Night skiing is really popular where I live, and while the ski resorts are adequately lit on piste at night, they are, obviously, not lit in the trees. Well, just because I can't manage to get to the resort during the day doesn't mean I shouldn't be able to enjoy a little tree skiing. Most commercial headlamps contain at least one if not more deal breaking issues, prohibitive pricing being one of those deal breakers. Home built headlamps can be really good, but often the designs I see online require the use of a lot of tools and ample shop space. Some of us are liberal arts majors who spend all our meager income on lift tickets and/or can't manage to hold on to one job long enough to afford to live in a house with a shop.

I don't have access to a CNC machine, a shop, or fancy tools, so I set out to design a headlamp that could be built in a spare bedroom of an apartment out of readily available parts that didn't require exotic tools or materials. Everything is available online and at either a good hardware store or a hobby shop.

The other considerations I had in mind are size, water resistance, and the ability to pocket the battery pack. The light runs off an inline resistor rather than an electronic driver so the input voltage can be 4.2 volts, which is the output of 4 rechargeable AA batteries. This is important because we skiers have to keep our batteries in our pocket so they stay warm, which means they have to be in a small enough package to fit inside a ski jacket pocket alongside snacks and a cell phone without making the skier look like a conspicuous shop lifter.

I also wanted the cabling to be cheap, detachable, and intrinsically strain relieved. That meant using RCA plugs for the power connectors so I could just use audio cables for the interconnects. This also obviated the need for a switch as I can just disconnect the cable when I want to turn the lamp off.

The whole assembly needed to not cannibalize straps and stuff from other headlamps. This meant I had to come up with a helmet mount that tilts as well. On top of tilting, it also needed be adjustable with gloved hands and able to be locked in place once at a satisfactory angle. I kind of like my solution, which is to utilize big ol' brass wing nuts and brass machine screws.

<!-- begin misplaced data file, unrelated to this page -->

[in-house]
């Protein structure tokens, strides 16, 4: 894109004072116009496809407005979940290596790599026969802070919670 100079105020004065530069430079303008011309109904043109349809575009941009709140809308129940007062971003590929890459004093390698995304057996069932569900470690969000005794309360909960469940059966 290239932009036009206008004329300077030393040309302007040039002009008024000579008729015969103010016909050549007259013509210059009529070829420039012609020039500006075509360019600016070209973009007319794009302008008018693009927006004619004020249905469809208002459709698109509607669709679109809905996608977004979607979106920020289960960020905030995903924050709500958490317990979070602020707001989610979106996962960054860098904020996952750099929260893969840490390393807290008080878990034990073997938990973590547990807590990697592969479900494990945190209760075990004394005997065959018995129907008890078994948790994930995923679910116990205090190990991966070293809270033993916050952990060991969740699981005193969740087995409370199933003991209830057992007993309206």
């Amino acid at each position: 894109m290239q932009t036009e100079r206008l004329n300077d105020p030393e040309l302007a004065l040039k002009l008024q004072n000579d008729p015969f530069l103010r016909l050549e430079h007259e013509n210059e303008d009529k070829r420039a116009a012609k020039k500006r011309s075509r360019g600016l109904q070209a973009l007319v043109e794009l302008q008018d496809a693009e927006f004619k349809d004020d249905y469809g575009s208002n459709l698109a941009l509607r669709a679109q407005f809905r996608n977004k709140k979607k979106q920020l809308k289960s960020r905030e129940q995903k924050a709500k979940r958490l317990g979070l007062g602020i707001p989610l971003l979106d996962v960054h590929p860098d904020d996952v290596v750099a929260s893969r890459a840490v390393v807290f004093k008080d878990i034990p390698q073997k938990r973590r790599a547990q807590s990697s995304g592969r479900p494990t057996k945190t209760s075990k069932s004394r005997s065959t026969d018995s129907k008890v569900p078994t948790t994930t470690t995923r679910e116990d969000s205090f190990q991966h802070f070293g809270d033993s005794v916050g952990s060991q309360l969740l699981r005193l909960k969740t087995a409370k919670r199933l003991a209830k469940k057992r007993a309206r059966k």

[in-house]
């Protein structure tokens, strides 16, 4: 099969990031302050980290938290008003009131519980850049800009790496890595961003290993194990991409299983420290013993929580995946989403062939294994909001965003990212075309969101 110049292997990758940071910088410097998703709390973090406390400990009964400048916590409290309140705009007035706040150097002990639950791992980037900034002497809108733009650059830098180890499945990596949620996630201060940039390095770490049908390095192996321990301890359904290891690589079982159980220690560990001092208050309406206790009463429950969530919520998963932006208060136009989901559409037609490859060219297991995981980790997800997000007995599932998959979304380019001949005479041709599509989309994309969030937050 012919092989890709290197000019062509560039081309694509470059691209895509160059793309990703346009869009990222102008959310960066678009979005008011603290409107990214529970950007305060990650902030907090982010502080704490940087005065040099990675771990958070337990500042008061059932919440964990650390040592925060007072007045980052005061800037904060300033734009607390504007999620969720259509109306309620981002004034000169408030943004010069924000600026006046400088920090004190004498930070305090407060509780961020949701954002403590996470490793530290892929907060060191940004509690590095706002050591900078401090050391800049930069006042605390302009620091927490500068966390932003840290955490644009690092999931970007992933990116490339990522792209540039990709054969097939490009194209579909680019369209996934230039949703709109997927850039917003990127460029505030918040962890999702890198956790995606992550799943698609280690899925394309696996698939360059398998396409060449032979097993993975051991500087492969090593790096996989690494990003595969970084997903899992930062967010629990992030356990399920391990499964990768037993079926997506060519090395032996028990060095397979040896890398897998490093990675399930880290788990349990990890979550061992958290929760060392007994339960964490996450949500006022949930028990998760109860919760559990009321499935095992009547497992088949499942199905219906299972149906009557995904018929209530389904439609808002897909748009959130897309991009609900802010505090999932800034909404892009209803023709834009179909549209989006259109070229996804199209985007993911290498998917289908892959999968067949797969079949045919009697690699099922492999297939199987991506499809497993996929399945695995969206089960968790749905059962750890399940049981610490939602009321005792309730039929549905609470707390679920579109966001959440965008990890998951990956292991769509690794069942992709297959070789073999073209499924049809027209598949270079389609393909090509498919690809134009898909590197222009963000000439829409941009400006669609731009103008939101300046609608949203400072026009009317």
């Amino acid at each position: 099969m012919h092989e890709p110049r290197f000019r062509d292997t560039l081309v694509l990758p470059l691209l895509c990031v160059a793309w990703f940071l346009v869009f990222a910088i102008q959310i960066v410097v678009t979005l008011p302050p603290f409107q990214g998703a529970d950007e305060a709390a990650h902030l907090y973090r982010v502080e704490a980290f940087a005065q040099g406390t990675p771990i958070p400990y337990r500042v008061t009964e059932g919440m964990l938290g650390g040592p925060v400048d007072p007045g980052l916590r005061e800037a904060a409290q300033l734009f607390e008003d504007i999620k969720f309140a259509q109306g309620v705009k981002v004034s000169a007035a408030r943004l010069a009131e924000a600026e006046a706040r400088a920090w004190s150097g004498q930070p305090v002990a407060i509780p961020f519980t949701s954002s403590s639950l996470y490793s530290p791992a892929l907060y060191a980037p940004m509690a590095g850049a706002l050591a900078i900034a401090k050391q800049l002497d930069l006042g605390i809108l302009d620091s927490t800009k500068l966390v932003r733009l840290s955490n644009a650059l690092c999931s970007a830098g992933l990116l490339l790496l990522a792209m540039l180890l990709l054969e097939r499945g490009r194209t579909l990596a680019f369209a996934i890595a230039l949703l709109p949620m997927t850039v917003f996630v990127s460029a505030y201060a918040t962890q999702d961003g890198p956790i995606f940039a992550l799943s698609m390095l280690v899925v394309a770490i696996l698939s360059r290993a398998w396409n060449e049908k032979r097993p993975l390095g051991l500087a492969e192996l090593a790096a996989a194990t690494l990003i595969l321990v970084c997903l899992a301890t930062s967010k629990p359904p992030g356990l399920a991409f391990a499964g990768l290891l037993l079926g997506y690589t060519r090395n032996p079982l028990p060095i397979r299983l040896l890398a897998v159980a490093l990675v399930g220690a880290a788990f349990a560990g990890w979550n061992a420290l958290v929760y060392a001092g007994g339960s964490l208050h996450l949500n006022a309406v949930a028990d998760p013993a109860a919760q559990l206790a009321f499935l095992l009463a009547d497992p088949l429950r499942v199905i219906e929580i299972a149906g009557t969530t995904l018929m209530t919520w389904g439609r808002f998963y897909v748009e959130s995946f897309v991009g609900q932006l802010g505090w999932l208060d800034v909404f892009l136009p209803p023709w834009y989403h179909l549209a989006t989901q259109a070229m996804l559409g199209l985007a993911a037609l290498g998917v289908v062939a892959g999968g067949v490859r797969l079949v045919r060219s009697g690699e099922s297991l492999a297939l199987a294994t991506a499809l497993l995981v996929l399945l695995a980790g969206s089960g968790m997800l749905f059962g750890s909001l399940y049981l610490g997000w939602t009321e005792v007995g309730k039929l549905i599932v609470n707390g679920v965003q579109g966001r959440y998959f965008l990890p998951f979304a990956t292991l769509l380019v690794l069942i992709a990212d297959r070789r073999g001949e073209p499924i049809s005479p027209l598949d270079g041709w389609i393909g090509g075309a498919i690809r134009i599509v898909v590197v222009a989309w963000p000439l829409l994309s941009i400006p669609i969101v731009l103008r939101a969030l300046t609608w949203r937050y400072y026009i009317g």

Here's a video of the headlamp in action at Skibowl.

Step 1: First, Locate a Heatsink and Clean It

My first headlamp used a heatsink from an AMD Athlon 750. Well, since then processors have gotten increasingly powerful and no longer have heatsinks that are small enough to mount on a helmet. But, as processor heatsinks have increased in size, so too have the heatsinks mounted on the southbridge chipset, which is the littler one 'south' of the processor on the motherboard. So, when my partner's motherboard blew up, I scrounged the southbridge heatsink from it.

The first thing to do with any heatsink is to degoop it. The best way to get that adhesive plastic off is to scrape it off with a credit card. Try to use a sideways sawing motion to get it to curl up. It really helps to soak the whole thing with isopropryl alcohol to soften things up a bit before scraping.

After getting the adhesives off, use some of the most advanced degreaser available, dish soap, to clean off the thermal grease. I'm not joking about the dish soap. I've tried a lot of different chemicals, and nothing beats a good surfactant that's up to the task of getting bacon grease off of pyrex.  
<p>It looks really good. I'm nervous about attaching stuff to helmets because of the impact on crashworthiness of the helmet, though - especially hard metal stuff with sharp corners like your brass bracket. I would recommend making as much of the frame as possible out of more flexible plastic. You might need a slightly larger pad to mount it onto the helmet, but at the cost of a little bit of rigidity you might just save your skull. Also it appears you can get thermally conductive plastic heatsinks these days, which might further reduce the risk of piercing the helmet.</p>
2 10cm lengths of 5/8&quot; ID PVC pipe would hold the 4 AA's. That would be easy to waterproof. Or maybe the covered 4 battery holder from this link at Digikey. <br>http://search.digikey.com/scripts/DkSearch/dksus.dll?Detail&amp;name=SBH341AS-ND
Litium Batteries! they are great!
Thanks for the idea; I like lithium batteries, but one of my self imposed constraints is that it needs to use the most readily available, field replaceable rechargeables possible, so I think I'm stuck with the nimhs. Cheers!

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